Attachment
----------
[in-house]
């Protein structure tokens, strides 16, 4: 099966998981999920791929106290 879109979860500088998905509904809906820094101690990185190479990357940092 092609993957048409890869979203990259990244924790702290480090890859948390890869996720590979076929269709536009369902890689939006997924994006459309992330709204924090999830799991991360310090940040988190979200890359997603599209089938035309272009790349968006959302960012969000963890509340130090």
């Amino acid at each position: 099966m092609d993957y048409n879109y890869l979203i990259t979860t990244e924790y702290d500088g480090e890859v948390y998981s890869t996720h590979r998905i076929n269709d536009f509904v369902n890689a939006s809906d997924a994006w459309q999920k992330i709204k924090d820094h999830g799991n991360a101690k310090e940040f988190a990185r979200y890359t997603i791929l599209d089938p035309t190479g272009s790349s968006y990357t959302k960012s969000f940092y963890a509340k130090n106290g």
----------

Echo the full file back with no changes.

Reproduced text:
[in-house]
């Protein structure tokens, strides 16, 4: 099966998981999920791929106290 879109979860500088998905509904809906820094101690990185190479990357940092 092609993957048409890869979203990259990244924790702290480090890859948390890869996720590979076929269709536009369902890689939006997924994006459309992330709204924090999830799991991360310090940040988190979200890359997603599209089938035309272009790349968006959302960012969000963890509340130090």
């Amino acid at each position: 099966m092609d993957y048409n879109y890869l979203i990259t979860t990244e924790y702290d500088g480090e890859v948390y998981s890869t996720h590979r998905i076929n269709d536009f509904v369902n890689a939006s809906d997924a994006w459309q999920k992330i709204k924090d820094h999830g799991n991360a101690k310090e940040f988190a990185r979200y890359t997603i791929l599209d089938p035309t190479g272009s790349s968006y990357t959302k960012s969000f940092y963890a509340k130090n106290g």